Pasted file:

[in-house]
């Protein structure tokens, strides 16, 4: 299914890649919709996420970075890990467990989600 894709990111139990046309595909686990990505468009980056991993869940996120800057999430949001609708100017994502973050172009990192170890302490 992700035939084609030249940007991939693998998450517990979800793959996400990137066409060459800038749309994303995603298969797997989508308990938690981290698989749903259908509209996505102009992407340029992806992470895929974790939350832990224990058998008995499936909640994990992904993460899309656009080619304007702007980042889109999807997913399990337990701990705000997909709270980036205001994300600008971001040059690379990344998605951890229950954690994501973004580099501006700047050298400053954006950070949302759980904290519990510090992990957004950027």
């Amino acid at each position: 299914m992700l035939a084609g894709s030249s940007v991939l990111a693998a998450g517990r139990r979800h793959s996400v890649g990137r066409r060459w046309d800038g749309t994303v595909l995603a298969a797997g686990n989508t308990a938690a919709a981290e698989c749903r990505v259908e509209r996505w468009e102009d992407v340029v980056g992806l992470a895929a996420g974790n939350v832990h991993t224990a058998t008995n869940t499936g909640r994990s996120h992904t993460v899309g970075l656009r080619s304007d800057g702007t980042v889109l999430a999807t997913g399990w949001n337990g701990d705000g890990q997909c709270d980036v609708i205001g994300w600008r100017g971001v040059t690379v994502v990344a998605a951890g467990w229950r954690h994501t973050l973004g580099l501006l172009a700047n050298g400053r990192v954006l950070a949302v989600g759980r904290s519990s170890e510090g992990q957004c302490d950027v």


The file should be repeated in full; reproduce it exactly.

[in-house]
């Protein structure tokens, strides 16, 4: 299914890649919709996420970075890990467990989600 894709990111139990046309595909686990990505468009980056991993869940996120800057999430949001609708100017994502973050172009990192170890302490 992700035939084609030249940007991939693998998450517990979800793959996400990137066409060459800038749309994303995603298969797997989508308990938690981290698989749903259908509209996505102009992407340029992806992470895929974790939350832990224990058998008995499936909640994990992904993460899309656009080619304007702007980042889109999807997913399990337990701990705000997909709270980036205001994300600008971001040059690379990344998605951890229950954690994501973004580099501006700047050298400053954006950070949302759980904290519990510090992990957004950027």
């Amino acid at each position: 299914m992700l035939a084609g894709s030249s940007v991939l990111a693998a998450g517990r139990r979800h793959s996400v890649g990137r066409r060459w046309d800038g749309t994303v595909l995603a298969a797997g686990n989508t308990a938690a919709a981290e698989c749903r990505v259908e509209r996505w468009e102009d992407v340029v980056g992806l992470a895929a996420g974790n939350v832990h991993t224990a058998t008995n869940t499936g909640r994990s996120h992904t993460v899309g970075l656009r080619s304007d800057g702007t980042v889109l999430a999807t997913g399990w949001n337990g701990d705000g890990q997909c709270d980036v609708i205001g994300w600008r100017g971001v040059t690379v994502v990344a998605a951890g467990w229950r954690h994501t973050l973004g580099l501006l172009a700047n050298g400053r990192v954006l950070a949302v989600g759980r904290s519990s170890e510090g992990q957004c302490d950027v």